I also stand for the people of these countries, of course, above their governments, but it is something that definitely affects the people, the workers of these countries that see their jobs taken away, small businesses completely destroyed because of large monopolies that come in and use up all the resources, pay low wages for workers leaving rural areas and destroying agricultural work in many parts of Latin America. It has really changed the economic systems, at least in its structures in Latin America and we are seeing the effect of it.

We are seeing a mass exodus of people leaving because they just have nothing left. Leaving because they need to make money for their families. They are leaving their families. This is a crime. Immigrants are not the criminals. The criminals are the ones that exploit the people of Latin America, and the criminals are the ones that also exploit the labor of immigrants once they come here. The criminals are the ones that deport immigrants. Those are the criminals, not working people that are trying to make a living, trying to feed their families, and trying to house their families. Those people are not criminals.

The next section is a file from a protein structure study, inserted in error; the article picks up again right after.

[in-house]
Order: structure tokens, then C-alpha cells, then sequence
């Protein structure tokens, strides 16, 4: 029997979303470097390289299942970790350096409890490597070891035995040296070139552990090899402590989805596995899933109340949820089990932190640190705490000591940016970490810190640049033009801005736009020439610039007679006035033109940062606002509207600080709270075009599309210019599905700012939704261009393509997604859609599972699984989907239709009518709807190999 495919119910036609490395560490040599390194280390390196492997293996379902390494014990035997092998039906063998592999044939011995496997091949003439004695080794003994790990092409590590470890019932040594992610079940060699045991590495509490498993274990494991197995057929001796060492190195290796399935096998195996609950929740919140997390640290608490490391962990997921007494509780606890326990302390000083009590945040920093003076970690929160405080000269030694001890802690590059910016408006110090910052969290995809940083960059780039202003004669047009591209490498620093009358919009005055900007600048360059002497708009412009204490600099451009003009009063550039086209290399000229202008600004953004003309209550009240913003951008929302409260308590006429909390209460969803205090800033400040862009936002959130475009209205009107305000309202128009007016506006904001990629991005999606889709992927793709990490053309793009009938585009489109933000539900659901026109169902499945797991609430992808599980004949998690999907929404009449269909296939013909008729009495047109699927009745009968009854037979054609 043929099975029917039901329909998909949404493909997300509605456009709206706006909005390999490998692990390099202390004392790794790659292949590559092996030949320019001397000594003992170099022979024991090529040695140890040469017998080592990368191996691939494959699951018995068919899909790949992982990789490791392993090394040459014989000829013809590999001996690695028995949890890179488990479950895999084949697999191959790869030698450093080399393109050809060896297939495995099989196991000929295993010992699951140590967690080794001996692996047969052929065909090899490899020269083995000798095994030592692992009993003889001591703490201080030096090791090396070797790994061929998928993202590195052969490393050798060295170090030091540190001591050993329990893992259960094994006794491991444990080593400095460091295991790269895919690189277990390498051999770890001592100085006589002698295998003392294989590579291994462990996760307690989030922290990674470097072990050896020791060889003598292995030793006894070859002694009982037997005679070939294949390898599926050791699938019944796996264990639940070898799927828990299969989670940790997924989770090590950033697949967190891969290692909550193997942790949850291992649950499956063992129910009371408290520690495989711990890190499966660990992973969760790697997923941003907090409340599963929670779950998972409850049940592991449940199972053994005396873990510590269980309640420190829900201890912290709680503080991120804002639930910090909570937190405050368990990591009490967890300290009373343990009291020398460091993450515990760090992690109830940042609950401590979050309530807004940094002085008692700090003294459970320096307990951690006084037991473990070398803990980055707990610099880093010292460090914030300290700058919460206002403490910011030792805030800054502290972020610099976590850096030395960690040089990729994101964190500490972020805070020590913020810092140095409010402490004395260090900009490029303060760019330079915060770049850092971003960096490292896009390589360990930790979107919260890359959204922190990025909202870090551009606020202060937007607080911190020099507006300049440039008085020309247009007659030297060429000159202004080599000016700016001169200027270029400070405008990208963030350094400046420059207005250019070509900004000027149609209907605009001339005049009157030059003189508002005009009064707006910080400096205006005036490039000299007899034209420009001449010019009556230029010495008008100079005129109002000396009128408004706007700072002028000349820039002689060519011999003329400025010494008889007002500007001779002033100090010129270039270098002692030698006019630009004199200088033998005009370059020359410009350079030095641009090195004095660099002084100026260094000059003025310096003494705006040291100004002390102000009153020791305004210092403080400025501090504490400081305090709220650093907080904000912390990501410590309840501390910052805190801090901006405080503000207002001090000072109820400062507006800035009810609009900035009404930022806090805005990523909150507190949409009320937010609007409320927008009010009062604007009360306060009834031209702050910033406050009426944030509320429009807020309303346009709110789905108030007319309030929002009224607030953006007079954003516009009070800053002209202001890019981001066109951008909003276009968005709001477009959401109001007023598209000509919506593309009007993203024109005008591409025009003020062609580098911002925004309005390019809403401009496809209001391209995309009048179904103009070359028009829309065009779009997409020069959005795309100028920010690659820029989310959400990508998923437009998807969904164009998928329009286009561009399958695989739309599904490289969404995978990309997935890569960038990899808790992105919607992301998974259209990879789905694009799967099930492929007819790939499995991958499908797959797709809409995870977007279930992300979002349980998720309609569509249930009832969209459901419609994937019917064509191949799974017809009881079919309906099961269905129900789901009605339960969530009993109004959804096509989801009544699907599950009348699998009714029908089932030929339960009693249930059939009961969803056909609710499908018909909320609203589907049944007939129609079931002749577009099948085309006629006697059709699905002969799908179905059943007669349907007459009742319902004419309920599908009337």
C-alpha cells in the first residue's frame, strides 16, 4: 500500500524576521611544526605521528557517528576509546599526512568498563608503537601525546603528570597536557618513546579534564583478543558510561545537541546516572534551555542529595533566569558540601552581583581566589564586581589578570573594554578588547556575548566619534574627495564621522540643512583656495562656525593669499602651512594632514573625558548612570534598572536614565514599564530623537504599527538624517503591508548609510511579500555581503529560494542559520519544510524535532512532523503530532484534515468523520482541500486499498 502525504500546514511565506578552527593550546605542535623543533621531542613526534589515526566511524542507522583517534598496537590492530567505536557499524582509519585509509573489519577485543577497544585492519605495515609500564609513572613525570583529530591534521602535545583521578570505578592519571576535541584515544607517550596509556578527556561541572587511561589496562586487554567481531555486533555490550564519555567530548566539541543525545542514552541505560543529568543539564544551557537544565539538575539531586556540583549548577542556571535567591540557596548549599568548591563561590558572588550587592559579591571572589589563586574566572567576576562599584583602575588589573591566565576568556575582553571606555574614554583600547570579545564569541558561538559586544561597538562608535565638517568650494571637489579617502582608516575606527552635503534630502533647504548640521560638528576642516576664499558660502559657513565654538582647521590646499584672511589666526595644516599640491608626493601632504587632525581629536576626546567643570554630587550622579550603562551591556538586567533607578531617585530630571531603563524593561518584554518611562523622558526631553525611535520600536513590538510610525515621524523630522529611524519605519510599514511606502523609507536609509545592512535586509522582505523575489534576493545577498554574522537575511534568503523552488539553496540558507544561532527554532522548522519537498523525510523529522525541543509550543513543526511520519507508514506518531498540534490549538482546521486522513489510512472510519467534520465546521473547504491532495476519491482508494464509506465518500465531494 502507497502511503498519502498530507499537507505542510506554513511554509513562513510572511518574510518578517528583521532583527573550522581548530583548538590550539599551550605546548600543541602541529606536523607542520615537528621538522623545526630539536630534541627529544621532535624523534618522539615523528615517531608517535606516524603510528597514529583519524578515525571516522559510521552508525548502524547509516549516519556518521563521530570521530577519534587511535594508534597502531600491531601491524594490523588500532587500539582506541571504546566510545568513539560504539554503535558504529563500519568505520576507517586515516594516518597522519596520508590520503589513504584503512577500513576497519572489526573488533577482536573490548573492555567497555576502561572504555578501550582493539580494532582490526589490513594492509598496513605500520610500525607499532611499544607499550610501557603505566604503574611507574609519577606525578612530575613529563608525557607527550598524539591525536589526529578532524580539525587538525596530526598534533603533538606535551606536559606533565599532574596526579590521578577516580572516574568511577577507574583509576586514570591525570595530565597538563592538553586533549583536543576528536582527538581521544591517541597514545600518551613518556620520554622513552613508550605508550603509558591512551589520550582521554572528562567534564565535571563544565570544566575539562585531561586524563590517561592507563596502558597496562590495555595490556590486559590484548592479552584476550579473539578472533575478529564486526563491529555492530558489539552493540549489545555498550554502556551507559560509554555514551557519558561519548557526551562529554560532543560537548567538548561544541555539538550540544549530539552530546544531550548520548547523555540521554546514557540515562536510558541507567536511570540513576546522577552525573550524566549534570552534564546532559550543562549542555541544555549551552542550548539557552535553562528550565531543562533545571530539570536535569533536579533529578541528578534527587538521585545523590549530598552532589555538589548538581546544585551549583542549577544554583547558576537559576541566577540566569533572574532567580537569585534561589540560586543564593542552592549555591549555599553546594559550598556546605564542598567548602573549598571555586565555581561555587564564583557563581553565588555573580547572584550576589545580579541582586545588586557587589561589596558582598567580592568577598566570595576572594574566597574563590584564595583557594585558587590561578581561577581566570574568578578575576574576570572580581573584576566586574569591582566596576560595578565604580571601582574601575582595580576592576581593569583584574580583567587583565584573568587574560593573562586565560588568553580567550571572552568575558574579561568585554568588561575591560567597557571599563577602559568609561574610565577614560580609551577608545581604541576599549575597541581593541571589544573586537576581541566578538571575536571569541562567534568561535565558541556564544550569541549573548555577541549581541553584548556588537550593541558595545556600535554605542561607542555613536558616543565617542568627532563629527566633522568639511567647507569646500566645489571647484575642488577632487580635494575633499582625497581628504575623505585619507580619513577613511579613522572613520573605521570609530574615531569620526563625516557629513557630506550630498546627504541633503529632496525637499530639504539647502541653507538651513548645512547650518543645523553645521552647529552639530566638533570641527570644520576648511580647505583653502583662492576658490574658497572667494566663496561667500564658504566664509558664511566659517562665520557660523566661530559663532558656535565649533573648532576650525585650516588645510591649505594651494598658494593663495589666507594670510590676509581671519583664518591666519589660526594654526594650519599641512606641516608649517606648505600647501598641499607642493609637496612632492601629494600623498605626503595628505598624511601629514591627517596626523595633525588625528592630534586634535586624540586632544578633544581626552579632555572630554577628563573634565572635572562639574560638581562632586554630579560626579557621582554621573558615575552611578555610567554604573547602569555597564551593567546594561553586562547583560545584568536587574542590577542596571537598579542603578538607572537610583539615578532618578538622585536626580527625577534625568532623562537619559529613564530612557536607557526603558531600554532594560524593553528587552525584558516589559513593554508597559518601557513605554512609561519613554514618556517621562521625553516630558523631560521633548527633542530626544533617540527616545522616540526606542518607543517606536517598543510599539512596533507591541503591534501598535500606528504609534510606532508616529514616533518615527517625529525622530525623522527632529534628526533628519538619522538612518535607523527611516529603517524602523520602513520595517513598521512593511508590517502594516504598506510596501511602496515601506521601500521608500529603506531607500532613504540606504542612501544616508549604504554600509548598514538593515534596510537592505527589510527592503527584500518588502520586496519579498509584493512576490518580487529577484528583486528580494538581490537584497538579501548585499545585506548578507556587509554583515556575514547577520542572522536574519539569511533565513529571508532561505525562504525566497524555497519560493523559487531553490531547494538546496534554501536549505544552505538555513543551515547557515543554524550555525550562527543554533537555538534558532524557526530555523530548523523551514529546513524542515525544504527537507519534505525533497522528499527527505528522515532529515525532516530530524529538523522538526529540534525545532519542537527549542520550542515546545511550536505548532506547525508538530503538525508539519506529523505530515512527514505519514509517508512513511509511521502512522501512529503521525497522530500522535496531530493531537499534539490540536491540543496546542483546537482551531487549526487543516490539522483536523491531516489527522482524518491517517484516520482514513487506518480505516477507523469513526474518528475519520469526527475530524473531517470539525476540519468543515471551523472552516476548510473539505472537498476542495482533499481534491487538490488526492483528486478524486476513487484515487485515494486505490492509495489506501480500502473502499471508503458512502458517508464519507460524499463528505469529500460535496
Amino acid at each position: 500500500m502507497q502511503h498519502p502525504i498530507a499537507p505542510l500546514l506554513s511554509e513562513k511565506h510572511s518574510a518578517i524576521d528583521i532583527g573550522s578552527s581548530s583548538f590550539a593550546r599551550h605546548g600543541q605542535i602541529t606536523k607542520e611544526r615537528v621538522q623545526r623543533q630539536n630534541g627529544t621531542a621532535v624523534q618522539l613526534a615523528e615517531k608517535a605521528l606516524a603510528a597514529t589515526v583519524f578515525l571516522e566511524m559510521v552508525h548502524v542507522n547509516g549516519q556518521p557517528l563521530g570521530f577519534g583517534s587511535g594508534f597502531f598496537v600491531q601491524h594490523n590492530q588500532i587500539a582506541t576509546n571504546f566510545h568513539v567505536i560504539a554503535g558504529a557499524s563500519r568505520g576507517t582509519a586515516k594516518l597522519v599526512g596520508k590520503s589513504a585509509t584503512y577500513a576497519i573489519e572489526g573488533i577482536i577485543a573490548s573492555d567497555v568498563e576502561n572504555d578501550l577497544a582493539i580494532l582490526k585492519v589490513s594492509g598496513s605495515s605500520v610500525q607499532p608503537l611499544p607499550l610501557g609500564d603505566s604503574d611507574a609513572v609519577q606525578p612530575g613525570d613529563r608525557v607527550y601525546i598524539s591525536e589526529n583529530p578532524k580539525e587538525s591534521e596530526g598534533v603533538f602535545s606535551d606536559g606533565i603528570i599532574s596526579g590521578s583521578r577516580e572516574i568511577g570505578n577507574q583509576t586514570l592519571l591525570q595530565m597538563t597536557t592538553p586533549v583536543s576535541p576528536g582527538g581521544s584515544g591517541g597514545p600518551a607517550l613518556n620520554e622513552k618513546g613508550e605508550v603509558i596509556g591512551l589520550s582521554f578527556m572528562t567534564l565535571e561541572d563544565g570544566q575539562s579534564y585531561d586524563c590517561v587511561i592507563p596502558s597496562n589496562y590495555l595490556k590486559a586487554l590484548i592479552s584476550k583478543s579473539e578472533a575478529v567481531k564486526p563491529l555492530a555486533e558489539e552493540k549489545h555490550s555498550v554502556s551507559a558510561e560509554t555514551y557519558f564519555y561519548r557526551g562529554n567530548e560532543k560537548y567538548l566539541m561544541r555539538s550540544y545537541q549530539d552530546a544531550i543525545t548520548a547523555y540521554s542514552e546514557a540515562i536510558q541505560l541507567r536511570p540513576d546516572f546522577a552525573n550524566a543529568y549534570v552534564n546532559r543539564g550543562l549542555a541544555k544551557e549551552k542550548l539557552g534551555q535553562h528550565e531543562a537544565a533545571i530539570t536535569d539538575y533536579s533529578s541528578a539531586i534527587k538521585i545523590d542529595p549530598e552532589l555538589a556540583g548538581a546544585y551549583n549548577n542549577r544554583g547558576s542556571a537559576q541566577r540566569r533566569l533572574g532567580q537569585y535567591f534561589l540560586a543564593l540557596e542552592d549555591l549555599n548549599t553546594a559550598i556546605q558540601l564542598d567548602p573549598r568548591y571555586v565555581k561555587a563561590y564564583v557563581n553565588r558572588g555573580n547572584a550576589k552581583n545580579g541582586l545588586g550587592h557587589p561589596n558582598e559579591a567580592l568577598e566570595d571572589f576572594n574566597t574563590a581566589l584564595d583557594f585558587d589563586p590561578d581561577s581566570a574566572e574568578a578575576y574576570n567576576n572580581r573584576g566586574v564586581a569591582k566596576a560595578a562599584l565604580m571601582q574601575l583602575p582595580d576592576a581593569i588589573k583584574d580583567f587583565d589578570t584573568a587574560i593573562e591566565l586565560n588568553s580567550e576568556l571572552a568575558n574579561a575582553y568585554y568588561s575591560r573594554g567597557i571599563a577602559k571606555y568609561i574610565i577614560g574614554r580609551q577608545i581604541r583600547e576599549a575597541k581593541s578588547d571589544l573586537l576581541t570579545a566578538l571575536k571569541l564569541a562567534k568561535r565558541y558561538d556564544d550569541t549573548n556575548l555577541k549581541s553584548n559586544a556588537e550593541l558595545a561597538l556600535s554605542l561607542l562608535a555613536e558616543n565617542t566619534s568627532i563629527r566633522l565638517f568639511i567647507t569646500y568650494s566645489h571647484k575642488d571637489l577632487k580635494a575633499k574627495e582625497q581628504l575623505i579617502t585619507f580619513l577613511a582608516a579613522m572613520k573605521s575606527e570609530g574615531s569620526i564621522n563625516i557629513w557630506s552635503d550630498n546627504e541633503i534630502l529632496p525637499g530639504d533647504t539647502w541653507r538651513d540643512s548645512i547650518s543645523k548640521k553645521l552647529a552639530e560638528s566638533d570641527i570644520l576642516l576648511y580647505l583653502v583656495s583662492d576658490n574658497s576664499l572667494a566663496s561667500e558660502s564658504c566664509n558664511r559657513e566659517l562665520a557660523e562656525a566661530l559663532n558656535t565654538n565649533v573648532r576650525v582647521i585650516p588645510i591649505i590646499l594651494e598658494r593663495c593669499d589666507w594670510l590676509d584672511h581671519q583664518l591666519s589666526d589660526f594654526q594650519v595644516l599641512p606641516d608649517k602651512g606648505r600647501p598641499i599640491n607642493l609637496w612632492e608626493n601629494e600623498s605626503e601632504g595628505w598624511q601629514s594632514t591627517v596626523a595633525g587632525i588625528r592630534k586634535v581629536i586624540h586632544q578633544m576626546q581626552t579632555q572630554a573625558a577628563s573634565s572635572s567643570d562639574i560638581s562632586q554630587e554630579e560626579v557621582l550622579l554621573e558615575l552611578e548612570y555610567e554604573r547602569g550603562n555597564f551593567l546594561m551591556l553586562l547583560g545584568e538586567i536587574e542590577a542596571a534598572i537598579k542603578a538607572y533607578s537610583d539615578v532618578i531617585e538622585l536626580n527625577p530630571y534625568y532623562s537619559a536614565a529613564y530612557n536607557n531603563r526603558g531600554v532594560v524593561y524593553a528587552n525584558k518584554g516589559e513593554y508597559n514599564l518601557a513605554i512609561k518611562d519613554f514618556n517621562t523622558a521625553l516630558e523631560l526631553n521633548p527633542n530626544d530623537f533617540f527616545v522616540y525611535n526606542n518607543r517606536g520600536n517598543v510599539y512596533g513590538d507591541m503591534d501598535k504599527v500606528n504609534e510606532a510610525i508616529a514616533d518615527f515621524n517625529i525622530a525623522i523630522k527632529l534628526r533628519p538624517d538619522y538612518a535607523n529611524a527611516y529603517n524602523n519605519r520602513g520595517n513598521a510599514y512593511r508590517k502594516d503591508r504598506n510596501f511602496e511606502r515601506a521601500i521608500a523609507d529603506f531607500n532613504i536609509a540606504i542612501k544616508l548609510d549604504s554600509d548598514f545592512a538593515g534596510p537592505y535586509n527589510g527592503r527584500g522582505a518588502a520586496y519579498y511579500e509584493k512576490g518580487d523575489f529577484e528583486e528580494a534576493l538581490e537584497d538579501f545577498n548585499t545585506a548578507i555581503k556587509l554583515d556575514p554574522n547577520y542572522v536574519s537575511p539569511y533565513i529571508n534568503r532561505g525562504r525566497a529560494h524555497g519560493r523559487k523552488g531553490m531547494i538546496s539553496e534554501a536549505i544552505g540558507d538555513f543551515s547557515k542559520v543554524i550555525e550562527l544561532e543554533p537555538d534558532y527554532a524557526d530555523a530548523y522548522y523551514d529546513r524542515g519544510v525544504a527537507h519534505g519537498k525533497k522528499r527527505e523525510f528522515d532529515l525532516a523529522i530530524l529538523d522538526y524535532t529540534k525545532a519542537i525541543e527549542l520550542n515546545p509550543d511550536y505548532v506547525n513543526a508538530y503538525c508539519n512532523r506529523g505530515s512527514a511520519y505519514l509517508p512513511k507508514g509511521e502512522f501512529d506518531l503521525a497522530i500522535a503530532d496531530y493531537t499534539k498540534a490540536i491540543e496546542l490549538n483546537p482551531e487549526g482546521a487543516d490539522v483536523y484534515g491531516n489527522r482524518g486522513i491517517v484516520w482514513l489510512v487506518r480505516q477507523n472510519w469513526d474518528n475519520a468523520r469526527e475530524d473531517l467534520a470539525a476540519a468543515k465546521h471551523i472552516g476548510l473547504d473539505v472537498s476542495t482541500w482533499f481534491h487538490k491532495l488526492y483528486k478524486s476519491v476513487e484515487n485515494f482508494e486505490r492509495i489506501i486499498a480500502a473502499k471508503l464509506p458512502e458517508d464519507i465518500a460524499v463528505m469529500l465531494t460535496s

This interview, which originally aired on KFCF 88.1 FM, continued as we talked about revolutionary changes taking place in Latin America, why voters should support the Peace and Freedom Party and how you can become involved. The entire interview is available at, and you can learn more about the Peace and Freedom Party at


  • Mike Rhodes

    Mike Rhodes is the executive director of the Community Alliance, was the editor of this newspaper from 1998 to 2014 and the author of several books. Contact him at